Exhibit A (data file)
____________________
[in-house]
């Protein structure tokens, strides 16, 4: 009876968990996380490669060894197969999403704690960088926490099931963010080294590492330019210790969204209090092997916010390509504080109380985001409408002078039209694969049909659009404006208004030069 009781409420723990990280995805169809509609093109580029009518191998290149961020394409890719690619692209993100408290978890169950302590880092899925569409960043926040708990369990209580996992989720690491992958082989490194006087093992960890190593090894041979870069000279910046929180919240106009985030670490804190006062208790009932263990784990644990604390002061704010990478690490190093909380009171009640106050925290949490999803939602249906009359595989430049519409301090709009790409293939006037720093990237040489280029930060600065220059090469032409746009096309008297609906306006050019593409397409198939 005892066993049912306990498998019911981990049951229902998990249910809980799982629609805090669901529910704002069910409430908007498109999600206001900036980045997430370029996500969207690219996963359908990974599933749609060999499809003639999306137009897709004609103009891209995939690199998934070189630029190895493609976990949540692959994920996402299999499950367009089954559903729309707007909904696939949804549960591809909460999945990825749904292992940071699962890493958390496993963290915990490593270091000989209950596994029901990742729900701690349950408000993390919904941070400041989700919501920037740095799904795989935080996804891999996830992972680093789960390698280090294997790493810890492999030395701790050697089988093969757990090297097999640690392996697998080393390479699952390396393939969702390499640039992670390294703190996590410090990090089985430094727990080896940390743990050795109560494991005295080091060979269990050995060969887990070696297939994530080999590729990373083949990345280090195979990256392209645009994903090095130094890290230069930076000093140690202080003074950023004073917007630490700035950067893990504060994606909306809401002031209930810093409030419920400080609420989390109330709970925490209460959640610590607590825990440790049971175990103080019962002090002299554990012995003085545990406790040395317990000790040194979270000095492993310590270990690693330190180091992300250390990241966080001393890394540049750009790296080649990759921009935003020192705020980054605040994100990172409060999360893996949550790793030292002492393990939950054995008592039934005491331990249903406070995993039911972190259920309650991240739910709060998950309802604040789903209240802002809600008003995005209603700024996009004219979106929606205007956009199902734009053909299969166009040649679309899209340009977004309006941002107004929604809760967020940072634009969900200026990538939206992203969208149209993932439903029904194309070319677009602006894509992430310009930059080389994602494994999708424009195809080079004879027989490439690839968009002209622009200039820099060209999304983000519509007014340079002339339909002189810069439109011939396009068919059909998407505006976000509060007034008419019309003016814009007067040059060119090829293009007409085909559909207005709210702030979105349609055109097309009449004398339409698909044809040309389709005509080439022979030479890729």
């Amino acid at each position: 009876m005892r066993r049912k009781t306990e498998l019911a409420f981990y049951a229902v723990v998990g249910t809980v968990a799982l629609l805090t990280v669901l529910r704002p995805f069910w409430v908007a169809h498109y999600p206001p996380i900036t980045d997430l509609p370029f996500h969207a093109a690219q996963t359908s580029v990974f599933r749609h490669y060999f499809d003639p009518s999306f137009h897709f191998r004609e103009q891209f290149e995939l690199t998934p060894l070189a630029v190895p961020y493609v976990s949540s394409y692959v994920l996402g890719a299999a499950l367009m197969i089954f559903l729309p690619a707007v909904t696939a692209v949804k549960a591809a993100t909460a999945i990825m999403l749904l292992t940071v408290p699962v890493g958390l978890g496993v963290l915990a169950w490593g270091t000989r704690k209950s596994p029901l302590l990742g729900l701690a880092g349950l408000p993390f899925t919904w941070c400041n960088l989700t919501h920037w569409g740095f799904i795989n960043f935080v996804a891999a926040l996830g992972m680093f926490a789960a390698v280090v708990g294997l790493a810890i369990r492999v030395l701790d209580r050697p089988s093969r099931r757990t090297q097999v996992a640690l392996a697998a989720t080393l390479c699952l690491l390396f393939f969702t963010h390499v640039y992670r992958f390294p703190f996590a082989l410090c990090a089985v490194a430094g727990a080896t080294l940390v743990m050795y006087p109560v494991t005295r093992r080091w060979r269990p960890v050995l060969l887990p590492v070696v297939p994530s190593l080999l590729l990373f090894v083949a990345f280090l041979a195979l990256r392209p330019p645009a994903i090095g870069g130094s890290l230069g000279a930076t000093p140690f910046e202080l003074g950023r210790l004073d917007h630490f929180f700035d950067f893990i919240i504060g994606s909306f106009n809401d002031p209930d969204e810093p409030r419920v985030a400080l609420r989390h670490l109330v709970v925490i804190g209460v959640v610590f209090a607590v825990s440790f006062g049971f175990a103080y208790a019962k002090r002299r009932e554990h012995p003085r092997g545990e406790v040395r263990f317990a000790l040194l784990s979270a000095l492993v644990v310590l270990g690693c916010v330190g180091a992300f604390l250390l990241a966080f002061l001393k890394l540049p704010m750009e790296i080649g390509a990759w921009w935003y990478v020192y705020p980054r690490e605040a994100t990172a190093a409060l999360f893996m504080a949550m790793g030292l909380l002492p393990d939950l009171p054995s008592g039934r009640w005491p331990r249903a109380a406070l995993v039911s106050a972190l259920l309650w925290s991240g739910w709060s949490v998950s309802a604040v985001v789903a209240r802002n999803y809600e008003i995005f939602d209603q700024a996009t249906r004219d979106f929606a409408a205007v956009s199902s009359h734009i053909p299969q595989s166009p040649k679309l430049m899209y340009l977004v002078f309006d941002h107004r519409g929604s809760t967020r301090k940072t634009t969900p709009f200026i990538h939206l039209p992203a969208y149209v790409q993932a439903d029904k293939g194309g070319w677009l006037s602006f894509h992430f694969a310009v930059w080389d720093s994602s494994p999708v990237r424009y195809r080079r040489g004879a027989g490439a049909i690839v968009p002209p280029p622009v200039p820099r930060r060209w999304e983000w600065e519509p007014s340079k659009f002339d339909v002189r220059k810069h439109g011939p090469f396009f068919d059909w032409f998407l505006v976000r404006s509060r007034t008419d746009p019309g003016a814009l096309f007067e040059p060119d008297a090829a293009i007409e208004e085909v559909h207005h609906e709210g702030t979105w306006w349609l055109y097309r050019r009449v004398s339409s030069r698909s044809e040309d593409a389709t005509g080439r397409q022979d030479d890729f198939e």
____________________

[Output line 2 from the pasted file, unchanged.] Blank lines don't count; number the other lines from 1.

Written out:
């Protein structure tokens, strides 16, 4: 009876968990996380490669060894197969999403704690960088926490099931963010080294590492330019210790969204209090092997916010390509504080109380985001409408002078039209694969049909659009404006208004030069 009781409420723990990280995805169809509609093109580029009518191998290149961020394409890719690619692209993100408290978890169950302590880092899925569409960043926040708990369990209580996992989720690491992958082989490194006087093992960890190593090894041979870069000279910046929180919240106009985030670490804190006062208790009932263990784990644990604390002061704010990478690490190093909380009171009640106050925290949490999803939602249906009359595989430049519409301090709009790409293939006037720093990237040489280029930060600065220059090469032409746009096309008297609906306006050019593409397409198939 005892066993049912306990498998019911981990049951229902998990249910809980799982629609805090669901529910704002069910409430908007498109999600206001900036980045997430370029996500969207690219996963359908990974599933749609060999499809003639999306137009897709004609103009891209995939690199998934070189630029190895493609976990949540692959994920996402299999499950367009089954559903729309707007909904696939949804549960591809909460999945990825749904292992940071699962890493958390496993963290915990490593270091000989209950596994029901990742729900701690349950408000993390919904941070400041989700919501920037740095799904795989935080996804891999996830992972680093789960390698280090294997790493810890492999030395701790050697089988093969757990090297097999640690392996697998080393390479699952390396393939969702390499640039992670390294703190996590410090990090089985430094727990080896940390743990050795109560494991005295080091060979269990050995060969887990070696297939994530080999590729990373083949990345280090195979990256392209645009994903090095130094890290230069930076000093140690202080003074950023004073917007630490700035950067893990504060994606909306809401002031209930810093409030419920400080609420989390109330709970925490209460959640610590607590825990440790049971175990103080019962002090002299554990012995003085545990406790040395317990000790040194979270000095492993310590270990690693330190180091992300250390990241966080001393890394540049750009790296080649990759921009935003020192705020980054605040994100990172409060999360893996949550790793030292002492393990939950054995008592039934005491331990249903406070995993039911972190259920309650991240739910709060998950309802604040789903209240802002809600008003995005209603700024996009004219979106929606205007956009199902734009053909299969166009040649679309899209340009977004309006941002107004929604809760967020940072634009969900200026990538939206992203969208149209993932439903029904194309070319677009602006894509992430310009930059080389994602494994999708424009195809080079004879027989490439690839968009002209622009200039820099060209999304983000519509007014340079002339339909002189810069439109011939396009068919059909998407505006976000509060007034008419019309003016814009007067040059060119090829293009007409085909559909207005709210702030979105349609055109097309009449004398339409698909044809040309389709005509080439022979030479890729």